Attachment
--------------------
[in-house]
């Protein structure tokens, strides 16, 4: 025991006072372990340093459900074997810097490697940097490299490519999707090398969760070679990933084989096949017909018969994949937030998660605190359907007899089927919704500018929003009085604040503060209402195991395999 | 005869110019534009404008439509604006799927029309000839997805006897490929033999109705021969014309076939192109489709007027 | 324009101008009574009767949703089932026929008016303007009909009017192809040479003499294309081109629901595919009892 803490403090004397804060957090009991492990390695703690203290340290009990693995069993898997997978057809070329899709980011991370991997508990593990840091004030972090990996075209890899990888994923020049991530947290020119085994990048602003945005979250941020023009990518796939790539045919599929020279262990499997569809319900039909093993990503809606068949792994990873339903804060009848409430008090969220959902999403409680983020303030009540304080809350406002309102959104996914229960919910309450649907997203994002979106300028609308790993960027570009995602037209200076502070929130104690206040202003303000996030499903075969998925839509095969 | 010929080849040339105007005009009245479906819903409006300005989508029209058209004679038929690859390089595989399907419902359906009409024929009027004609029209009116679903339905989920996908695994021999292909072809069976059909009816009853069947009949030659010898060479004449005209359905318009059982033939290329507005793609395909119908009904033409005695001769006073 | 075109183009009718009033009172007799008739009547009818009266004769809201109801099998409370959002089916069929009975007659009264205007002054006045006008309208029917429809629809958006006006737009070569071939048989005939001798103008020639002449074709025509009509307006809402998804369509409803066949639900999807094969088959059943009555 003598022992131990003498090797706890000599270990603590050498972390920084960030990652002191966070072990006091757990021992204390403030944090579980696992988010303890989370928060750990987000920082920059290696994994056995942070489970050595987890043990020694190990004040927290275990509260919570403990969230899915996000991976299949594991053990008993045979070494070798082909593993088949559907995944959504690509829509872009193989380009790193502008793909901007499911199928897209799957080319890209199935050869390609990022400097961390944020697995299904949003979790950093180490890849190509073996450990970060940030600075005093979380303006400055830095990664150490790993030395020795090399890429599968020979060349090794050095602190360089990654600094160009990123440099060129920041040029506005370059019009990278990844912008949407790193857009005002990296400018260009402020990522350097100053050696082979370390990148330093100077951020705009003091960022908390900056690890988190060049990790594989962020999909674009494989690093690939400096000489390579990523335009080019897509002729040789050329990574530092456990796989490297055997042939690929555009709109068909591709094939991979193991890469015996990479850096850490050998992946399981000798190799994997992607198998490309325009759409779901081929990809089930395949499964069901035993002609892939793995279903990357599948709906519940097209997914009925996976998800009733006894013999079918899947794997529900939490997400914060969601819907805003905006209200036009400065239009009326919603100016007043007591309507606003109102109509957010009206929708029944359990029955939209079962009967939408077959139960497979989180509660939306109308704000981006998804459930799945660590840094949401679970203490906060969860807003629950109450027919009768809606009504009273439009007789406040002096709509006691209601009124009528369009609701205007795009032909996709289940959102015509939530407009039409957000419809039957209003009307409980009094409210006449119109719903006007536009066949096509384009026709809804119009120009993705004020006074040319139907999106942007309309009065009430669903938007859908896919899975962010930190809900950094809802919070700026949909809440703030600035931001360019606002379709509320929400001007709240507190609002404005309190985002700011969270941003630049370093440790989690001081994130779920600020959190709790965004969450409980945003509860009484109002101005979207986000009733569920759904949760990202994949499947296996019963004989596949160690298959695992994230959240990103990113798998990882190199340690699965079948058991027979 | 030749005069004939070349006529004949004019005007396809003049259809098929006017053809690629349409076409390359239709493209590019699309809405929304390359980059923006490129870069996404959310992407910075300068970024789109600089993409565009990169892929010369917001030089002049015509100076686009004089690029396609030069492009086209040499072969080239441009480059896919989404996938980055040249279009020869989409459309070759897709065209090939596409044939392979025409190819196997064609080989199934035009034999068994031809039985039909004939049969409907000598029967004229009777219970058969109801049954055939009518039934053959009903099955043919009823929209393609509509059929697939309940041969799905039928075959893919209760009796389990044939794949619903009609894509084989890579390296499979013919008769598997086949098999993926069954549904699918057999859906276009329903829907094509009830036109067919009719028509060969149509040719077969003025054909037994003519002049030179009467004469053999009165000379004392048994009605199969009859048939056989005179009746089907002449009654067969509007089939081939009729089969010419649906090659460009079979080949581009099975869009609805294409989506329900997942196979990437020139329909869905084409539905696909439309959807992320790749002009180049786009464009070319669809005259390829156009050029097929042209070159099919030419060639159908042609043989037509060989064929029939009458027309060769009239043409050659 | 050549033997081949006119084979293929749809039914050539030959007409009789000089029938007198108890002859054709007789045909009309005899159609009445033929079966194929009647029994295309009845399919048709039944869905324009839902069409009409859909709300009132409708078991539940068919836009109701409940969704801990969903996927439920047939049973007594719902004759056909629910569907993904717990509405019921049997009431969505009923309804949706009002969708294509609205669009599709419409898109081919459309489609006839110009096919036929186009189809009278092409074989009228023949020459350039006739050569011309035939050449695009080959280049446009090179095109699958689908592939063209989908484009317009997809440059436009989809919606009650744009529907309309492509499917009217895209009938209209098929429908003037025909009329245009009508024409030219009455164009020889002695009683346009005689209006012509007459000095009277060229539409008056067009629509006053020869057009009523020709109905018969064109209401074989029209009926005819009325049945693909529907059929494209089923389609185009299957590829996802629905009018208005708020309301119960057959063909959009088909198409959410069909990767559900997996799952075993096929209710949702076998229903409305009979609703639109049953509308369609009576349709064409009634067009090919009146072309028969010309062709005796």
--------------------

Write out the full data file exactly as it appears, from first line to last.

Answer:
[in-house]
């Protein structure tokens, strides 16, 4: 025991006072372990340093459900074997810097490697940097490299490519999707090398969760070679990933084989096949017909018969994949937030998660605190359907007899089927919704500018929003009085604040503060209402195991395999 | 005869110019534009404008439509604006799927029309000839997805006897490929033999109705021969014309076939192109489709007027 | 324009101008009574009767949703089932026929008016303007009909009017192809040479003499294309081109629901595919009892 803490403090004397804060957090009991492990390695703690203290340290009990693995069993898997997978057809070329899709980011991370991997508990593990840091004030972090990996075209890899990888994923020049991530947290020119085994990048602003945005979250941020023009990518796939790539045919599929020279262990499997569809319900039909093993990503809606068949792994990873339903804060009848409430008090969220959902999403409680983020303030009540304080809350406002309102959104996914229960919910309450649907997203994002979106300028609308790993960027570009995602037209200076502070929130104690206040202003303000996030499903075969998925839509095969 | 010929080849040339105007005009009245479906819903409006300005989508029209058209004679038929690859390089595989399907419902359906009409024929009027004609029209009116679903339905989920996908695994021999292909072809069976059909009816009853069947009949030659010898060479004449005209359905318009059982033939290329507005793609395909119908009904033409005695001769006073 | 075109183009009718009033009172007799008739009547009818009266004769809201109801099998409370959002089916069929009975007659009264205007002054006045006008309208029917429809629809958006006006737009070569071939048989005939001798103008020639002449074709025509009509307006809402998804369509409803066949639900999807094969088959059943009555 003598022992131990003498090797706890000599270990603590050498972390920084960030990652002191966070072990006091757990021992204390403030944090579980696992988010303890989370928060750990987000920082920059290696994994056995942070489970050595987890043990020694190990004040927290275990509260919570403990969230899915996000991976299949594991053990008993045979070494070798082909593993088949559907995944959504690509829509872009193989380009790193502008793909901007499911199928897209799957080319890209199935050869390609990022400097961390944020697995299904949003979790950093180490890849190509073996450990970060940030600075005093979380303006400055830095990664150490790993030395020795090399890429599968020979060349090794050095602190360089990654600094160009990123440099060129920041040029506005370059019009990278990844912008949407790193857009005002990296400018260009402020990522350097100053050696082979370390990148330093100077951020705009003091960022908390900056690890988190060049990790594989962020999909674009494989690093690939400096000489390579990523335009080019897509002729040789050329990574530092456990796989490297055997042939690929555009709109068909591709094939991979193991890469015996990479850096850490050998992946399981000798190799994997992607198998490309325009759409779901081929990809089930395949499964069901035993002609892939793995279903990357599948709906519940097209997914009925996976998800009733006894013999079918899947794997529900939490997400914060969601819907805003905006209200036009400065239009009326919603100016007043007591309507606003109102109509957010009206929708029944359990029955939209079962009967939408077959139960497979989180509660939306109308704000981006998804459930799945660590840094949401679970203490906060969860807003629950109450027919009768809606009504009273439009007789406040002096709509006691209601009124009528369009609701205007795009032909996709289940959102015509939530407009039409957000419809039957209003009307409980009094409210006449119109719903006007536009066949096509384009026709809804119009120009993705004020006074040319139907999106942007309309009065009430669903938007859908896919899975962010930190809900950094809802919070700026949909809440703030600035931001360019606002379709509320929400001007709240507190609002404005309190985002700011969270941003630049370093440790989690001081994130779920600020959190709790965004969450409980945003509860009484109002101005979207986000009733569920759904949760990202994949499947296996019963004989596949160690298959695992994230959240990103990113798998990882190199340690699965079948058991027979 | 030749005069004939070349006529004949004019005007396809003049259809098929006017053809690629349409076409390359239709493209590019699309809405929304390359980059923006490129870069996404959310992407910075300068970024789109600089993409565009990169892929010369917001030089002049015509100076686009004089690029396609030069492009086209040499072969080239441009480059896919989404996938980055040249279009020869989409459309070759897709065209090939596409044939392979025409190819196997064609080989199934035009034999068994031809039985039909004939049969409907000598029967004229009777219970058969109801049954055939009518039934053959009903099955043919009823929209393609509509059929697939309940041969799905039928075959893919209760009796389990044939794949619903009609894509084989890579390296499979013919008769598997086949098999993926069954549904699918057999859906276009329903829907094509009830036109067919009719028509060969149509040719077969003025054909037994003519002049030179009467004469053999009165000379004392048994009605199969009859048939056989005179009746089907002449009654067969509007089939081939009729089969010419649906090659460009079979080949581009099975869009609805294409989506329900997942196979990437020139329909869905084409539905696909439309959807992320790749002009180049786009464009070319669809005259390829156009050029097929042209070159099919030419060639159908042609043989037509060989064929029939009458027309060769009239043409050659 | 050549033997081949006119084979293929749809039914050539030959007409009789000089029938007198108890002859054709007789045909009309005899159609009445033929079966194929009647029994295309009845399919048709039944869905324009839902069409009409859909709300009132409708078991539940068919836009109701409940969704801990969903996927439920047939049973007594719902004759056909629910569907993904717990509405019921049997009431969505009923309804949706009002969708294509609205669009599709419409898109081919459309489609006839110009096919036929186009189809009278092409074989009228023949020459350039006739050569011309035939050449695009080959280049446009090179095109699958689908592939063209989908484009317009997809440059436009989809919606009650744009529907309309492509499917009217895209009938209209098929429908003037025909009329245009009508024409030219009455164009020889002695009683346009005689209006012509007459000095009277060229539409008056067009629509006053020869057009009523020709109905018969064109209401074989029209009926005819009325049945693909529907059929494209089923389609185009299957590829996802629905009018208005708020309301119960057959063909959009088909198409959410069909990767559900997996799952075993096929209710949702076998229903409305009979609703639109049953509308369609009576349709064409009634067009090919009146072309028969010309062709005796």